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This article was originally published in The Tan Sheet

Executive Summary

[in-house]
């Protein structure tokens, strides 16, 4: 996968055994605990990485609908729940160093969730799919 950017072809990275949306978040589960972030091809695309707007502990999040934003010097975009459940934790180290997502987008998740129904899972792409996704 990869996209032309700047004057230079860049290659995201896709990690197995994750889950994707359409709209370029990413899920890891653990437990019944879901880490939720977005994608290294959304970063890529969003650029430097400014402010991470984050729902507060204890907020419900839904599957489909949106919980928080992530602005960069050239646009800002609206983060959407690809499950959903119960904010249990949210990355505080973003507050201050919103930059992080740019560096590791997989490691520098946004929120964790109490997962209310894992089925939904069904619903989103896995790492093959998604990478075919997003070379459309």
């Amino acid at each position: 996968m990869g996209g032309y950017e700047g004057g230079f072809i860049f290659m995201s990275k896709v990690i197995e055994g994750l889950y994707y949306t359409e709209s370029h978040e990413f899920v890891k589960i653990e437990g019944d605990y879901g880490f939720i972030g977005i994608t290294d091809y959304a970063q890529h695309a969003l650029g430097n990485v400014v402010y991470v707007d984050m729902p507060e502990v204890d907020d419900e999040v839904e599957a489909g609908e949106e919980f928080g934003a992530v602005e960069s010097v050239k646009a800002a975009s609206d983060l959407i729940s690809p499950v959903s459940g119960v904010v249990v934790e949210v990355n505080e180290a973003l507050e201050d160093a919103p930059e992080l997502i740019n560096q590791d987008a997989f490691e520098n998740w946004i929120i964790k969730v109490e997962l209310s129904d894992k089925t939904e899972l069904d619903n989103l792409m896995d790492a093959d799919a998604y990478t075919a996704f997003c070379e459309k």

FOLIC ACID SUPPLEMENT USE DECREASES RELATIVE RISK OF FIRST- TIME NTDs BY 60%, according to a study published in the March 10 issue of the Journal of the American Medical Association. Conducted by Martha Werler, Boston University School of Medicine, et al., the study found that, when taking daily multivitamins containing folic acid during the periconceptional period (28 days before through 28 days after the last menstrual period), the relative risk of first-occurrence neural tube defects (NTDs) was reduced to .4 from 1 (in the general population). The researchers noted that their study is the first to provide direct evidence that NTD risk can be reduced with daily consumption of .4 mg of folic acid, the dose most commonly contained in OTC multivitamins. The multicenter case control study was undertaken to determine whether "periconceptional folic acid supplementation reduces the risk of occurrent [first] NTDs" and at what dose; whether "dietary folate intake affects the risk; and whether the reduction in risk varies according to the location of the defect." With regard to the second question, Werler, et al. observed that "there was a statistically significant trend of decreasing risk with increasing intake" of dietary folate. Reduced risk also did "not appear to vary according to the site of the defect," the group noted. Werler's conclusions complement previous study findings that consumption of folic acid supplements before and during early pregnancy reduces the risk of recurrent NTDs. However, the researchers pointed out, "less than 10% of NTDs are recurrent," and it was more important to determine whether folic acid decreases the risk of the first occurrence of an NTD. Carried out from 1988 through 1991, the study was part of an ongoing case-control surveillance program of drugs and environmental factors and their relation to risk of major malformations. Study subjects (liveborn and stillborn fetuses and therapeutic abortuses) were enrolled by systematic contact at hospitals in the Boston, Philadelphia and Toronto areas. Mothers were interviewed within six months of delivery about demographic and health behavior factors, reproductive history, family history of birth defects, occupation, and use of alcohol, cigarettes and medications, and asked detailed questions about use of vitamin supplements during the six months before their last menstrual period. The final case group was comprised of 436 subjects (84 with anencephaly, 44 with encephalocele and 308 with spina bifida). A final series of 2,615 controls with other "major malformations" was used. Daily use of folic acid supplements in the periconceptional period was reported by mothers of 8% of cases and mothers of 18% of controls, with crude and multivariate relative risk estimates being .5 and .6, respectively. Relative risk was estimated based on knowledge of the hypothesis: 75 case mothers (17%) and 65 control mothers (3%) reported that folic acid reduces the risk of NTDs. Among these women, multivariate relative risk was .8; relative risk was .4 (60% reduction) for women who did not know the hypothesis. The researchers acknowledged that "recall may have been biased" among women who knew the hypothesis and therefore excluded them from the primary conclusion of the study. Among women using daily supplements, all case mothers and 98% of control mothers obtained their folic acid in a multivitamin. Of 34 case mothers and 220 control mothers who reported less than daily use, 94% and 83%, respectively, took supplements for fewer than four days per week. "No appreciable reductions in risk were observed for less than daily use," the Boston University group concluded. Regardless of the dose of folic acid consumed, all relative risk estimates "were less than 1," Werler, et al. emphasized. "In the absence of a randomized clinical trial," the authors suggested "it is difficult to separate with certainty the respective roles of folic acid, multivitamins and life-style factors in the studies of occurrent NTDs." Nevertheless, the authors concluded, "taken as a whole, the evidence to date strongly suggests that it is the folic acid that confers the protection" against NTDs. Werler, et al. noted that the benefits of daily supplementation with folic acid may be achieved with amounts as low as the .4 mg dose found in most OTC multivitamins, but may only be achieved with "a relatively high dietary intake" of folic acid. In an accompanying JAMA editorial, Godfrey Oakley, MD, Centers for Disease Control and Prevention, agreed that "even though rates of" NTDs in the U.S. "have fallen considerably in the last 50 years, the proportion of [spina bifida and anencephaly] that could be prevented by folic acid supplementation remains substantial." Oakley, who heads CDC's Division of Birth Defects and Developmental Disabilities, gave a presentation on "Primary Prevention of Neural Tube Defects" Implications Regarding Folic Acid Intake" at a March 12 March of Dimes conference in Seattle. In September 1992, the Public Health Service issued a recommendation that all women of childbearing age should consume .4 mg of folic acid to reduce their risk of conceiving a child with NTDs. In carrying out this suggestion, FDA said in its Jan. 6 Nutrition Labeling & Education Act final rule that it would consider fortifying the food supply with folic acid but did not recommend the use of dietary supplements. Organizations, including the Council for Responsible Nutrition, have since urged the agency to adopt an interim policy of allowing health claims for folic acid on certain dietary supplements ("The Tan Sheet" March 1, p. 10).

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